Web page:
Lebanon backs Hariri tribunal
Lebanon’s government has adopted a United Nations document for the creation of an international tribunal to try suspects in the murder case.
Mr Hariri was killed last year in a bombing in Beirut that sparked protests leading to the departure of Syrian troops from Lebanon after almost three decades.
Prime Minister Fuad Siniora said earlier that his cabinet unanimously approved the document to establish the court into the murder which has been blamed on Syrian officials and their Lebanese allies.
Prime Minister Siniora said the government approval was meant “to reject and confront attempts to assassinate Lebanon … and to tell the criminals that we will not give up our right to achieve justice despite the difficulties.”
The US envoy to the United Nations said “We are prepared to move quickly in the Security Council to approve the tribunal once we receive formal word from the government of Lebanon.”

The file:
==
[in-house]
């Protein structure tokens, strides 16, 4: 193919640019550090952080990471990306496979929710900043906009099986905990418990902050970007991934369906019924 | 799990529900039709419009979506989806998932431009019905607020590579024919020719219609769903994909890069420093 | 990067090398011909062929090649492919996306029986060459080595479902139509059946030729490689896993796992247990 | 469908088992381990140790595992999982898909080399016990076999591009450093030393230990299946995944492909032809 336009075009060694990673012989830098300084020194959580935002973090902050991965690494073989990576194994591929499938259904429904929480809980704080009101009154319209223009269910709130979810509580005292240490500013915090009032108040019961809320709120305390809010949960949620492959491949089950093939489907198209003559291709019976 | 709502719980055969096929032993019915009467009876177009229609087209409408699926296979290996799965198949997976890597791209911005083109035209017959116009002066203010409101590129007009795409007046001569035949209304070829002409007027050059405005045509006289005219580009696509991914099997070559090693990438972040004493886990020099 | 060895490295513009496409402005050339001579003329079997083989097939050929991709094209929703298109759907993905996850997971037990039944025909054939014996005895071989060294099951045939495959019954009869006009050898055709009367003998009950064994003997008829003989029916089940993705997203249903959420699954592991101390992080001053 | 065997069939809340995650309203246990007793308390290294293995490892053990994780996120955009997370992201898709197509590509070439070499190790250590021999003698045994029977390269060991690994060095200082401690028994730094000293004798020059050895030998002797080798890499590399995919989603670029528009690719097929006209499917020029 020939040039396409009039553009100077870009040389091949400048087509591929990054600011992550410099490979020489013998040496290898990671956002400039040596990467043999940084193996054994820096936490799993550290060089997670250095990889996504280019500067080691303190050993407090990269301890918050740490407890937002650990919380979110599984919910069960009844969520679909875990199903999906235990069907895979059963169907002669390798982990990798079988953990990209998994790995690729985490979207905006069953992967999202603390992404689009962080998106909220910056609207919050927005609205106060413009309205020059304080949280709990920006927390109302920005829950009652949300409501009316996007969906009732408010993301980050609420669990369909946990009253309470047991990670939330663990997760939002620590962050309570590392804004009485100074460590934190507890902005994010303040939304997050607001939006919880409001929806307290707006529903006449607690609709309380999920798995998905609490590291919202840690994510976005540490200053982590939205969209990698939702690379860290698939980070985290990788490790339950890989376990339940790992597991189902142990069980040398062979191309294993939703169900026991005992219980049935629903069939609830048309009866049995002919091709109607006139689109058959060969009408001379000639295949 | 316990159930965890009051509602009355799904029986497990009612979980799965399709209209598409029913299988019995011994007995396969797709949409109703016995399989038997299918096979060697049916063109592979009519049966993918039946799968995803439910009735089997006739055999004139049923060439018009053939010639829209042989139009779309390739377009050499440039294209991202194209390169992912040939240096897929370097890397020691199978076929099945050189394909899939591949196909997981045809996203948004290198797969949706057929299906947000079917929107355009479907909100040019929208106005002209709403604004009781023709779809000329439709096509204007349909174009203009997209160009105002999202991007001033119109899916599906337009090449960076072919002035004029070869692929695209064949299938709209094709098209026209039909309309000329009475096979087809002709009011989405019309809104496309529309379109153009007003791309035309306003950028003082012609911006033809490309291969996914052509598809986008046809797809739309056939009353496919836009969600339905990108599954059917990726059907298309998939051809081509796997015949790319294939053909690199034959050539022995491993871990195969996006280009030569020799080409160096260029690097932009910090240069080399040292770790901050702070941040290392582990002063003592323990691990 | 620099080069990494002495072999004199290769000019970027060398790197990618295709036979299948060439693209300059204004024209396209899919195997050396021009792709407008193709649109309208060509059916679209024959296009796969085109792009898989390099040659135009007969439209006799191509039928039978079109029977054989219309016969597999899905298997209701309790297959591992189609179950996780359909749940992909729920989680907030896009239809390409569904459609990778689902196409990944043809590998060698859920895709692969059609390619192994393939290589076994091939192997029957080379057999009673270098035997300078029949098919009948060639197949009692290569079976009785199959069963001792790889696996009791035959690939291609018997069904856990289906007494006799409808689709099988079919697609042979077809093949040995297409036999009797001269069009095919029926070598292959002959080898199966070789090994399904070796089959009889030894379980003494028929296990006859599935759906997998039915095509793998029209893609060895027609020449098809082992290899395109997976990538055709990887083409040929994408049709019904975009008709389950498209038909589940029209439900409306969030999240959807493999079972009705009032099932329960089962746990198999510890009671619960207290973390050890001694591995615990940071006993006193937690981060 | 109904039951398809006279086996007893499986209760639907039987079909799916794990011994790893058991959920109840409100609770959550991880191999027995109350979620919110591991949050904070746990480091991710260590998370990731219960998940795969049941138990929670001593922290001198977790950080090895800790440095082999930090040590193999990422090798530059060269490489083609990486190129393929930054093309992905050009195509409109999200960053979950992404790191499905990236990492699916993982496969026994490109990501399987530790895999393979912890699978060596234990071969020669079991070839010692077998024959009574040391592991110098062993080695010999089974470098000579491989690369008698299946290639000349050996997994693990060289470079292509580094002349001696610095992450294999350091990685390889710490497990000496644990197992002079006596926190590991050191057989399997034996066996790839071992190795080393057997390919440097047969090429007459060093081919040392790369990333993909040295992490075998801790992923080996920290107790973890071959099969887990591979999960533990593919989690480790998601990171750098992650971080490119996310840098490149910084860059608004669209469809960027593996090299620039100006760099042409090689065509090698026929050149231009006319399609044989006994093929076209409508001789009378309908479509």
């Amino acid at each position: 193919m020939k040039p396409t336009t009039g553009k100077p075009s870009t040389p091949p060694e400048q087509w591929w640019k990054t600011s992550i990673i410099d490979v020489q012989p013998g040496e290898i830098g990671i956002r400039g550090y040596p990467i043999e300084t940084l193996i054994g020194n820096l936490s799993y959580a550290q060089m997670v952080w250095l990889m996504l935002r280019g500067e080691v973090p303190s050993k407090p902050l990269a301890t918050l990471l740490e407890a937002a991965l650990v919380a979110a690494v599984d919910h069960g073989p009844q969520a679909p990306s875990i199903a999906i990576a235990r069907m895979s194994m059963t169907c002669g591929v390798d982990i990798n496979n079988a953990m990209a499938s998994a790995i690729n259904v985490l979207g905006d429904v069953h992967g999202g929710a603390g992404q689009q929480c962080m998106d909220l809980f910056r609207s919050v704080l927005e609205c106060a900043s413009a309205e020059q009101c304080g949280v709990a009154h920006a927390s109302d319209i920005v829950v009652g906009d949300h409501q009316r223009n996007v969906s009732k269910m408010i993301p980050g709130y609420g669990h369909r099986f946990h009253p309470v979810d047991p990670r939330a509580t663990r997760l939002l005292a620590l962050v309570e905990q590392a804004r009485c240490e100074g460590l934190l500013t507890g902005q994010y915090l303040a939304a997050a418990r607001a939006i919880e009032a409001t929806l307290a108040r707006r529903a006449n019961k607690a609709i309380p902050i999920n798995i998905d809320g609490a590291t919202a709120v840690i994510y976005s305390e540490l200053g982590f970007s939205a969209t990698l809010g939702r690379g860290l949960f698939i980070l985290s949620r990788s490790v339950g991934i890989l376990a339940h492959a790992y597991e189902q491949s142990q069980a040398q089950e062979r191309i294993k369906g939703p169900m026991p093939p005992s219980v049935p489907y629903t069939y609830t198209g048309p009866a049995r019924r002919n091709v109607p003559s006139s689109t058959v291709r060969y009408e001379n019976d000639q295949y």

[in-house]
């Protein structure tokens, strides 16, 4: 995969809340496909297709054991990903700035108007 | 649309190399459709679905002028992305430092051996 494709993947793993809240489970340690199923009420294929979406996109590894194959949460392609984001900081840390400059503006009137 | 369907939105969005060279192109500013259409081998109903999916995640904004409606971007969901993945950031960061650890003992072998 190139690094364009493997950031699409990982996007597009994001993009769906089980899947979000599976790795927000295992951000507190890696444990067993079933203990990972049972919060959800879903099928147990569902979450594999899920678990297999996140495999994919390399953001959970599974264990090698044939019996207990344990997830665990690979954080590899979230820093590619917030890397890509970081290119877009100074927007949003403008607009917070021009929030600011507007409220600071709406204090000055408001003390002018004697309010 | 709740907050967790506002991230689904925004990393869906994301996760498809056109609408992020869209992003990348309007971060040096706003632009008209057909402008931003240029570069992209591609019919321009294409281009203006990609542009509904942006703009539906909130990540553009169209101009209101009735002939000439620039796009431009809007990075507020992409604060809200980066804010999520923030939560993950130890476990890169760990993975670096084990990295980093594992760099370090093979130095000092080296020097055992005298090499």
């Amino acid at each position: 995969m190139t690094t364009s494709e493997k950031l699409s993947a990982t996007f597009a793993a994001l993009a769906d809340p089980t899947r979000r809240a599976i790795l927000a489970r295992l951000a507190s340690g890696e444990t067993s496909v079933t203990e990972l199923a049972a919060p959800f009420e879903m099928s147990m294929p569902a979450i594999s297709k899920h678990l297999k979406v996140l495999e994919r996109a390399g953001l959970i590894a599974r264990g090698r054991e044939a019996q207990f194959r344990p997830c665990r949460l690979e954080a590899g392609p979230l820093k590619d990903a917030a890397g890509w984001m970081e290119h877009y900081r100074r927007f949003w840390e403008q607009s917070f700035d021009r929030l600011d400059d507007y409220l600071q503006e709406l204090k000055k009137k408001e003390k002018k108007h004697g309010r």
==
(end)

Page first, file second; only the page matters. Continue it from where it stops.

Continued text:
The approval comes despite a government crisis sparked by the resignation of six ministers including two from the powerful militant group, Hezbollah.
On Saturday, six Shiite Muslim ministers quit after Mr Siniora vowed to go ahead with the cabinet meeting to discuss the UN document for the tribunal.
The row followed the failure of a week of national roundtable talks on forming a unity government, and months of political stalemate sparked by disputes between the pro- and anti-Syrian camps.
Anti-Syrian members of the government have accused the ministers of creating the row to block the tribunal vote.
An ongoing United Nations probe into the murder has implicated senior officials from Syria in conjunction with Lebanese accomplices.
Damascus strongly denies any connection with the Hariri killing.
US Ambassador John Bolton has urged Syria to respect Beirut’s decision.
In Washington, State Department spokesman Sean McCormack said the root of the political crisis brewing in Lebanon was because “some (people) are very, very nervous – including in Damascus – about where this tribunal issue is going to head”.
“I can’t imagine, other than they’re nervous about themselves ending up before this tribunal or their friends ending up before this tribunal, why they would want to stand in the way of finding out who was responsible for the assassination of a former Lebanese prime minister,” he said.